Investing in African Art
One of the many gifts my parents gave me at an early age was a love and appreciation for African art. My parents, eons ahead of their time, began collecting African masks and sculptures in the 1970s. I recall being so excited whenever they introduced a new item into our house. I was mesmerized by the intricate wood carvings with their unique designs, colors, and styles as well as the fascinating countries that they came from. I am eternally grateful that my parents ignited this flame within me. Forty years later, and I'm still just as excited about discovering and purchasing contemporary and antique African art pieces to add to my collection. Equally exciting is that my passion for African art is shared all over the world by collectors who find value not only in African art's aesthetic, but also its overwhelming investment potential.
A recent CNN article explored the popularity and emergence of contemporary African art as a viable investment. According to the article, "Sotheby's, whose auctions currently combine African and Oceanic art, took in an "outstanding" $84 million in 2014, compared to just $4 million a decade ago. They are now considering specialized sales for African art alone." Due to this thirst for African art, several African artists are fetching six figures for their work.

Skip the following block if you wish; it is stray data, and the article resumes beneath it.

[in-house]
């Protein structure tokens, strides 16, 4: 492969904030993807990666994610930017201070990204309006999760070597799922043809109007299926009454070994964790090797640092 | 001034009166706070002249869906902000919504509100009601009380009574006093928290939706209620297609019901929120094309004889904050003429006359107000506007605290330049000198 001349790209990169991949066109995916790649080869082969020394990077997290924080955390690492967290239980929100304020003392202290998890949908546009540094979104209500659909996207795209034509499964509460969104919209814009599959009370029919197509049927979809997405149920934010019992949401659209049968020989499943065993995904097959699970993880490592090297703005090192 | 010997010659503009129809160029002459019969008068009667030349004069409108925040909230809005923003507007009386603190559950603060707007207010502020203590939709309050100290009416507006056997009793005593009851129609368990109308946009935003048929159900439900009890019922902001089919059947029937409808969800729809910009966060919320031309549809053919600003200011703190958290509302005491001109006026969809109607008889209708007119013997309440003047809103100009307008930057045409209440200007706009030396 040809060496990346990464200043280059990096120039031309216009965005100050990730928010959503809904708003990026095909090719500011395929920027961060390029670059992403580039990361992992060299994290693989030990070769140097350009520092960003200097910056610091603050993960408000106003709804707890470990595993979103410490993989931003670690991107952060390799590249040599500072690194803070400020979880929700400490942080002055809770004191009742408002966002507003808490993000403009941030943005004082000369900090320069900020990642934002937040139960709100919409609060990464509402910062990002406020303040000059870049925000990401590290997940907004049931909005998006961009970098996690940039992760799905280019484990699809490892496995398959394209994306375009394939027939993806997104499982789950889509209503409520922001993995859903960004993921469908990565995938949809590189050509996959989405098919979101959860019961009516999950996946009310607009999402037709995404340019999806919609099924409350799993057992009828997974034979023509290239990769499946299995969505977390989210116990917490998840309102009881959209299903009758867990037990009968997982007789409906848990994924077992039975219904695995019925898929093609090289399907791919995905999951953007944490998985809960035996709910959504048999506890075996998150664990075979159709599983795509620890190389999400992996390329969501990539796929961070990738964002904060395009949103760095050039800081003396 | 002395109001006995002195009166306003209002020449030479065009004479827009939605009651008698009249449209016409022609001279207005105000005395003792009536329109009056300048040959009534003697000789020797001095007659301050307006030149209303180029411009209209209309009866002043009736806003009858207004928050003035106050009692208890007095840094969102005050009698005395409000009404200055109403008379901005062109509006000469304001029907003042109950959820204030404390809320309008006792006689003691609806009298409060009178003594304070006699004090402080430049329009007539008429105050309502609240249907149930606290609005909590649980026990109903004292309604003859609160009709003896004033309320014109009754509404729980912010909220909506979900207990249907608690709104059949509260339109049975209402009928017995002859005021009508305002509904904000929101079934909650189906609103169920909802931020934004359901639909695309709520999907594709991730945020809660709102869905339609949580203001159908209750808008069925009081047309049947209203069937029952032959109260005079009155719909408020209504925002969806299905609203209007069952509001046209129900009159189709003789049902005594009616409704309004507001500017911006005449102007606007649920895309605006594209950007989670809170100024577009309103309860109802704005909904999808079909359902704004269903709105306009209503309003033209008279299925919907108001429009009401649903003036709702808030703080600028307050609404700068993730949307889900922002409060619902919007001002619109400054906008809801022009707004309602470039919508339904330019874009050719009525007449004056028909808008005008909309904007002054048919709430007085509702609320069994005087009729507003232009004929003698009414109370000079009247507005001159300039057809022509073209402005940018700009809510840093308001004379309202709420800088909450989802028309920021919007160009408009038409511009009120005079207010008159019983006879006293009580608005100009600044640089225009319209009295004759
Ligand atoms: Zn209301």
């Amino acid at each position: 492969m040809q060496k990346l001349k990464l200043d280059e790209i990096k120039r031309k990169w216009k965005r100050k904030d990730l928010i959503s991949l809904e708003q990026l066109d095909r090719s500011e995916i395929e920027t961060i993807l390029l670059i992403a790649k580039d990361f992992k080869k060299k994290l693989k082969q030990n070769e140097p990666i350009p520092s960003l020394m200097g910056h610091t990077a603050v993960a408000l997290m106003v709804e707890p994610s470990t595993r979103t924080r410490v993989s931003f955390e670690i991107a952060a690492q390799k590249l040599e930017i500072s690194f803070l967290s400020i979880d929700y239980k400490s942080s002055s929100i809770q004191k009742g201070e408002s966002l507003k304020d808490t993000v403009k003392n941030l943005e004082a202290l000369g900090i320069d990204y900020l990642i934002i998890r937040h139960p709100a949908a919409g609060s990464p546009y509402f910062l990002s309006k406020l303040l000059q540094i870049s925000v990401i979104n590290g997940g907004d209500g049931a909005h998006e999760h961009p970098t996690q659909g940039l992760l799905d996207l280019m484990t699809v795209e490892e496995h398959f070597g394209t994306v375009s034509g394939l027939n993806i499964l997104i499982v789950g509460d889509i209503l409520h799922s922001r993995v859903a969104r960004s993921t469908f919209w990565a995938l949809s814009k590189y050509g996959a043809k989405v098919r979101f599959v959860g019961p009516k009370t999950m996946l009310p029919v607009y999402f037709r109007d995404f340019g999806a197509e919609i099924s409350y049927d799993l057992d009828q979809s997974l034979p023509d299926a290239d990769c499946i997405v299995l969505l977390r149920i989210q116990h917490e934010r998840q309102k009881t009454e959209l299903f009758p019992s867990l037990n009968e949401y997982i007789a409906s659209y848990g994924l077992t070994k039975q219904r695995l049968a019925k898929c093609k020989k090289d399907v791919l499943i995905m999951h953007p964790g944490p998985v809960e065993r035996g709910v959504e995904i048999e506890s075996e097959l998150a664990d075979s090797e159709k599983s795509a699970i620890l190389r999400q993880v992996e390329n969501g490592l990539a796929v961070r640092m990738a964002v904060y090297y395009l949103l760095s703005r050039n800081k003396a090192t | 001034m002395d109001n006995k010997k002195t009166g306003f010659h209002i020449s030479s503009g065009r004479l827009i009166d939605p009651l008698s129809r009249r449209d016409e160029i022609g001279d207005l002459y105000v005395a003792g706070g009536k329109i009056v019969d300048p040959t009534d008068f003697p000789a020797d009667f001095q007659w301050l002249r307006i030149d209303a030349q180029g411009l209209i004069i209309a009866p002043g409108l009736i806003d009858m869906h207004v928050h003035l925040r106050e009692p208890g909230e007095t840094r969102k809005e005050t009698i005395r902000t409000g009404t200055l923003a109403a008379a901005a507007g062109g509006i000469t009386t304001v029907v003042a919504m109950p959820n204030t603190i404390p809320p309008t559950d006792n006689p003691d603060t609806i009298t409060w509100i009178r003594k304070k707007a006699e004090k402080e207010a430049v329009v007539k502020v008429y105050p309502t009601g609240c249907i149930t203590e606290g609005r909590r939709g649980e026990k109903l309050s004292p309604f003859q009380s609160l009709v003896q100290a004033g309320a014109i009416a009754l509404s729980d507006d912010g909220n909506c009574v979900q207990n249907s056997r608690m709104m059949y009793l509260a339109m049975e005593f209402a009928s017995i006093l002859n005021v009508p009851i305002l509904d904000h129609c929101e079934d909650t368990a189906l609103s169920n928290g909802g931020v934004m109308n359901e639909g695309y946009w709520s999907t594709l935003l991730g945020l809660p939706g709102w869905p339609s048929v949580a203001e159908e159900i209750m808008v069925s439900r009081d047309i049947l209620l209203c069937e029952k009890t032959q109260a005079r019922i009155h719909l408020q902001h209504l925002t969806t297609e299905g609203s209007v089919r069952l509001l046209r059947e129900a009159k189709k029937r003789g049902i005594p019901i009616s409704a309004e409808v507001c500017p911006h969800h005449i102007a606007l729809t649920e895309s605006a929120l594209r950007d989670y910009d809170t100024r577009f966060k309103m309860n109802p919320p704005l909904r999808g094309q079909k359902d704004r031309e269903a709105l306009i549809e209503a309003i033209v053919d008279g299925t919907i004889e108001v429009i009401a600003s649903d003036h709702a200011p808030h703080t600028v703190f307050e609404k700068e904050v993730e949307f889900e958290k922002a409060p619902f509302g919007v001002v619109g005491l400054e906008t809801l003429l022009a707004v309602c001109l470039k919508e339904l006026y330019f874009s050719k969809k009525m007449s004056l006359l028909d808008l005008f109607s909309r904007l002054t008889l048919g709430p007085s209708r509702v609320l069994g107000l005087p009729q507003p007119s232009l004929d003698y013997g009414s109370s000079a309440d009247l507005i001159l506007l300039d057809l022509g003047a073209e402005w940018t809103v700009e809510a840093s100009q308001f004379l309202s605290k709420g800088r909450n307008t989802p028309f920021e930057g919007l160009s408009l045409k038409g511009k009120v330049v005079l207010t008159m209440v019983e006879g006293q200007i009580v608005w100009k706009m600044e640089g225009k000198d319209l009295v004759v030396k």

From November 1 - 10, Sotheby’s will also showcase Bowie/Collector, an exhibit of over 350 works, including contemporary African art pieces, from the private collection of legendary musician David Bowie. Following a trip to Africa in the 70s, David Bowie confessed that he was “mesmerized by the spontaneous and ever changing panorama of this continent’s [Africa’s] artistic experiments.” Bowie would continue to purchase works by African and Black American contemporary artists. One piece by Jean-Michel Basquiat, "Air Power," is featured in the Bowie/Collector exhibit and is believed to be one of the most valuable pieces in Bowie's collection. It is believed to sell for $2.5-$3.5 million.
Although the potential for financial investment in collecting contemporary African art is an added bonus, the value for me rests mostly in the aesthetic beauty and the opportunity to communicate cultural history. Art informs us about society. It is beautiful and can stir all kinds of emotions in the viewer. It also can provoke us to answer questions that we sometimes didn't know we had or learn things we never thought we wanted to know about. Displaying these pieces in my home, not only makes it look great, but I'm also able to help advance the knowledge and criticism of art. This to me, is more valuable than anything.